It is clear that we are living now in a transition period as suited to political writing as were the days of Ship Money or the reign of Queen Anne. Writers can still change history by their pleading, and one who is not political neglects the vital intellectual issues of his time and disdains his material. He is not powerless, like the Symbolists of 1870, the aesthetes of the eighties and nineties, the beer-and-chivalry addicts of the nineteen hundreds or the demobilized Georgian poet on his chicken farm. He is not a victim of his time but a person who can alter it, though if he does not,he may soon find himself victimized. By ignoring the present he condones the future. He has to be political to integrate himself and he must go on being political to protect himself. To-day the forces of life and progress are ranging on one side, those of reaction and death on the other. We are having to choose between democracy and fascism, and fascism is the enemy of art. It is not a question of relative freedom; there are no artists in Fascist countries....Stagnation, fear, violence, and opportunism the characteristics of capitalism preparing for the fray, are no background for a writer and there is a seediness, an ebb of life, a philosophy of taking rather than giving, a bitterness and brutality about right-wing writers now which was absent in those of other days, in seventeenth-century Churchmen or eighteenth-century Tories...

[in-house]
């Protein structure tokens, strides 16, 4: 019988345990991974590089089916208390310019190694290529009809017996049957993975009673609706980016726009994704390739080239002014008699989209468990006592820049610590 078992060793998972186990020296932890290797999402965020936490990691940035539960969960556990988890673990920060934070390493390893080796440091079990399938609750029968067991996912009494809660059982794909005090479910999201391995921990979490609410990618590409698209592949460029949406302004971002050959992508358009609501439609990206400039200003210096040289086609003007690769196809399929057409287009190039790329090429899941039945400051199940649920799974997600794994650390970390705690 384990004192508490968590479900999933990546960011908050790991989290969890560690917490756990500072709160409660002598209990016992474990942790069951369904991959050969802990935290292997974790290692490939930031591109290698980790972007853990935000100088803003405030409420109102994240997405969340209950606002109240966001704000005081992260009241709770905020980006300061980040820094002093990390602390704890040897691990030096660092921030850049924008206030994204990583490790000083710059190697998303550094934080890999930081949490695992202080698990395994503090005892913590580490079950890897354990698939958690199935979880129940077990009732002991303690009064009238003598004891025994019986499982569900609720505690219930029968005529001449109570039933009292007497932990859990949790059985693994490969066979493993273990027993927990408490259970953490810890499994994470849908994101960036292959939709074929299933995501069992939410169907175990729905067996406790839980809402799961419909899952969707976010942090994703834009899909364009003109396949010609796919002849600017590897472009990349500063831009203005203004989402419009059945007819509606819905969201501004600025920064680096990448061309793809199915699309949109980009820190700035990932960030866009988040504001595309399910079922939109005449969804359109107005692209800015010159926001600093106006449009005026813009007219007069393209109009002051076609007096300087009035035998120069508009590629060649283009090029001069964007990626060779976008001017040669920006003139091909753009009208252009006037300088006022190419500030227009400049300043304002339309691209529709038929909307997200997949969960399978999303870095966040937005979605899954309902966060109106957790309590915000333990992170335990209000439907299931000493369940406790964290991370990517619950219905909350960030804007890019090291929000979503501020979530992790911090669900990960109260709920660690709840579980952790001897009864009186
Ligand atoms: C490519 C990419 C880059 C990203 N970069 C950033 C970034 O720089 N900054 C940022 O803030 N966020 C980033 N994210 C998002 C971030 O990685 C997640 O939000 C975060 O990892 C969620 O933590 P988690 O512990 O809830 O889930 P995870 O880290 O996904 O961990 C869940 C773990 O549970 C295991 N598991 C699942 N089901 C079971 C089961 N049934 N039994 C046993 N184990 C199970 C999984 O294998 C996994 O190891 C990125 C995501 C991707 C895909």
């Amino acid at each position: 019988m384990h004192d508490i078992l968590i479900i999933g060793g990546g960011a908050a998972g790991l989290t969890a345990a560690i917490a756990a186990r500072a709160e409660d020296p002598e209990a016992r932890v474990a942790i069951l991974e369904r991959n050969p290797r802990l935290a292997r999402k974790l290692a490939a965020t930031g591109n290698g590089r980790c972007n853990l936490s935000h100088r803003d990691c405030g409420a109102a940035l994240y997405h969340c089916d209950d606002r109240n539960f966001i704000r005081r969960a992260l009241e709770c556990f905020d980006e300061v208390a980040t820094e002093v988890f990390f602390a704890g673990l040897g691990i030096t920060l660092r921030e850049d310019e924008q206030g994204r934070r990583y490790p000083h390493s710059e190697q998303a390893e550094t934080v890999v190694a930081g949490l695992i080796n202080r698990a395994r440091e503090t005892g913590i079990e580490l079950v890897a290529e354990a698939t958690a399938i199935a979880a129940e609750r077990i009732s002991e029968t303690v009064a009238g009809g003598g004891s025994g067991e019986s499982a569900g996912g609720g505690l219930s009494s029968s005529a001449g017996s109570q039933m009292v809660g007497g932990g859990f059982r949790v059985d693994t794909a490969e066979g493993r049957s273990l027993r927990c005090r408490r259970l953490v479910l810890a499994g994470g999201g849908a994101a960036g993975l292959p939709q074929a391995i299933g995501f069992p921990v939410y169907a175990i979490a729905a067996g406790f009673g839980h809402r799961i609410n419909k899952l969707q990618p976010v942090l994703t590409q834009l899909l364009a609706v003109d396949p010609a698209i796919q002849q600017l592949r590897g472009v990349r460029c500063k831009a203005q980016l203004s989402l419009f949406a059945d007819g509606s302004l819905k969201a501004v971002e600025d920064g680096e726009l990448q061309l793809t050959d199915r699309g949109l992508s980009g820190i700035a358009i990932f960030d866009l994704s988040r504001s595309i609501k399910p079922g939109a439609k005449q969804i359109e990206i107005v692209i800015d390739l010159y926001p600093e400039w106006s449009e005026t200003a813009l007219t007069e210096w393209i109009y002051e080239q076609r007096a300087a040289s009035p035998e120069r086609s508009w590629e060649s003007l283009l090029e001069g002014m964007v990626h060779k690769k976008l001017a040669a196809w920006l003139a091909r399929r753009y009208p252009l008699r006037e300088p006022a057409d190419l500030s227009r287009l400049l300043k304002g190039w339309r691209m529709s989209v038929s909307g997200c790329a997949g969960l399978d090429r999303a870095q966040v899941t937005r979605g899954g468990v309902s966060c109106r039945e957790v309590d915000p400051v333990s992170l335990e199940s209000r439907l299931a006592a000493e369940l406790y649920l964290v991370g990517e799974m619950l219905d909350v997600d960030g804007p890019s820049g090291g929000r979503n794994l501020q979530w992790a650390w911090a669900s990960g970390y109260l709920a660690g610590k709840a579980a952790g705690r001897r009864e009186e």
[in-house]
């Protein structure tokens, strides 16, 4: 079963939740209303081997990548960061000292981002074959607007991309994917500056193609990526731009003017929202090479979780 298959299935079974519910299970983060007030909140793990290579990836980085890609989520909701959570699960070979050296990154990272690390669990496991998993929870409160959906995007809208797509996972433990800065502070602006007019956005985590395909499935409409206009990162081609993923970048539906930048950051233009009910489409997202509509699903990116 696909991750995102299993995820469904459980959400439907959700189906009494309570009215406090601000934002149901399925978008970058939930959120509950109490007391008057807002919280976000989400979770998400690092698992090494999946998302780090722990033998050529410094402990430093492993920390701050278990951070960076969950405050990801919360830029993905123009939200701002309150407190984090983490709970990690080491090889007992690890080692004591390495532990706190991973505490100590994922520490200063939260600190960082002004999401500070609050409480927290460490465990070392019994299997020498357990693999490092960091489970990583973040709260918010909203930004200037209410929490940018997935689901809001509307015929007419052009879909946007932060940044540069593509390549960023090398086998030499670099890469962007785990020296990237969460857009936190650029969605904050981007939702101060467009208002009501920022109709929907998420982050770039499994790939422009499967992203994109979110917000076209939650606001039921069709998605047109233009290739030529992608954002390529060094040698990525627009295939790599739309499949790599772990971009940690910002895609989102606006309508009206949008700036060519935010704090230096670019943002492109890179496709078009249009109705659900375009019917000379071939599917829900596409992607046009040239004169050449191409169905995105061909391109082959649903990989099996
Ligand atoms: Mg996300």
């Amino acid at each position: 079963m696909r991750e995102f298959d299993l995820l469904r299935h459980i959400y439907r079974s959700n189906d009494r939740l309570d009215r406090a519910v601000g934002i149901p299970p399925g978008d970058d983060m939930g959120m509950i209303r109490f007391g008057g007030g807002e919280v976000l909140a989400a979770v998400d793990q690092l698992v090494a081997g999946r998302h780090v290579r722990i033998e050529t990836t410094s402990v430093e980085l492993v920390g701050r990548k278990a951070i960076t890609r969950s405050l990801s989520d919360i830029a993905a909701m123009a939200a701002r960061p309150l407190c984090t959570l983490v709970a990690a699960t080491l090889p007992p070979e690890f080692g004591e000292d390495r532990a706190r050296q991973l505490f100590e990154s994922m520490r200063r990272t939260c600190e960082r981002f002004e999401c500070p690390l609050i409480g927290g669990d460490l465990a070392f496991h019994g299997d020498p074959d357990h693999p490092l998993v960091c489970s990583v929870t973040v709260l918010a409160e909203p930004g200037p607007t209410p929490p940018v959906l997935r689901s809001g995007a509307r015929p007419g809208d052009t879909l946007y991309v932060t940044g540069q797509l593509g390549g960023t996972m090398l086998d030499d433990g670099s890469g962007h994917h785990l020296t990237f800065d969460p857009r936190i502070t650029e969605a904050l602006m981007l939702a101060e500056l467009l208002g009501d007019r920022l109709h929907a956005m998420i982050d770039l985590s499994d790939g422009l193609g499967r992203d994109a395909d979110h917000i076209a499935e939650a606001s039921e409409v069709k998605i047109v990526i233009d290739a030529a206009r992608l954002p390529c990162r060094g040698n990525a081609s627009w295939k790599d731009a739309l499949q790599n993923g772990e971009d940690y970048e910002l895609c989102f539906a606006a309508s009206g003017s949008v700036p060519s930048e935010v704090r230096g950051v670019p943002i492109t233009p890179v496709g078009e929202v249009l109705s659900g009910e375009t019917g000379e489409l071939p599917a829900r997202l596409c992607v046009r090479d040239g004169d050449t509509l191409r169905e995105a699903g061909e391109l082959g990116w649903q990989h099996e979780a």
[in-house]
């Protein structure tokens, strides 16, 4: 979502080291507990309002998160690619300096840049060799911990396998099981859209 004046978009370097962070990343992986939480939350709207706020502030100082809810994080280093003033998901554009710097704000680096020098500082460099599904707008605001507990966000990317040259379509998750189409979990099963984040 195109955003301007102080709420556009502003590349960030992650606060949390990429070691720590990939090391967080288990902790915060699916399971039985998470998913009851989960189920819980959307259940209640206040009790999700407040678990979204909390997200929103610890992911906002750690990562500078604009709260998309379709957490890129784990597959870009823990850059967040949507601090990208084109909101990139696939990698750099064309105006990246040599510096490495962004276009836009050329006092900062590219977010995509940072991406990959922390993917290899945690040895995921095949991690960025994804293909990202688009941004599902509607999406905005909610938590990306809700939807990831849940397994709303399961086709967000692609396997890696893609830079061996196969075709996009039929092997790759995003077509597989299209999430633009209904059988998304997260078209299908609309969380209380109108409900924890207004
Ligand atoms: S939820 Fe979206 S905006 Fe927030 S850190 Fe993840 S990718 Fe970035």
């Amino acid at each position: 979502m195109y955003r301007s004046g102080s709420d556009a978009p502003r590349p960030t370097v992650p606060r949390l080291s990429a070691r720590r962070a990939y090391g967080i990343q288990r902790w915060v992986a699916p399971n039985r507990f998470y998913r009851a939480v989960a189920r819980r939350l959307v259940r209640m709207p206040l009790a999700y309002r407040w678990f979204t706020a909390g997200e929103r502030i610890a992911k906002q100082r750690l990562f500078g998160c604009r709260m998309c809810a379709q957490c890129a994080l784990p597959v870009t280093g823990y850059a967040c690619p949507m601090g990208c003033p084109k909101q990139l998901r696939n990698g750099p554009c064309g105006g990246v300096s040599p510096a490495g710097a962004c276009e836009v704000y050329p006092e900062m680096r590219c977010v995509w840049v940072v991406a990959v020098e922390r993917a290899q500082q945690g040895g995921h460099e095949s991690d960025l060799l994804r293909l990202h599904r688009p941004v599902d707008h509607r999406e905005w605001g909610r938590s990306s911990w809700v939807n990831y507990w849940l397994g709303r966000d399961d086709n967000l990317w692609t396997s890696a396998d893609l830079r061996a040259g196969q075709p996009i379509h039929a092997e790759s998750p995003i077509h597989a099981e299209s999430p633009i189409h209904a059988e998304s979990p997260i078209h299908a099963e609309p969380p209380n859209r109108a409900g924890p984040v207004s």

--Cyril Connolly, The Enemies of Promise (1938)
Addendum: The top news stories in the US today? On the domestic front: the US Congress, in its ongoing savaging of the US Constitution, is preparing to hand over absolute power to the plutocrats running the Bush Administration, under the guise of fixing the mess those same plutocrats created (and note, please, that the mainstream media is studiously avoiding asking economists their opinions on the proposed "fix"). On the international front: the US is expanding the "Bush Doctrine" to include Pakistan as the next front for its endless, destructive war fronting its endless, destructive corruption. All this via a "secret" presidential order, made without reference to Congress. In short: a really, really Bad Situation just got really, really dangerous. Is no one really concerned about this? For it certainly looks to the casual eye that as far as the US public goes, it's all just Business As Usual.
More on Connolly's book on the writing life: soon.
ETA: Tom tells me that finally the News Hour (formerly Mc-Neill-Lehrer) has had three economists on. One of them, he said, was even more scathing in his denunciation of the "bail-out" than Paul Krugman.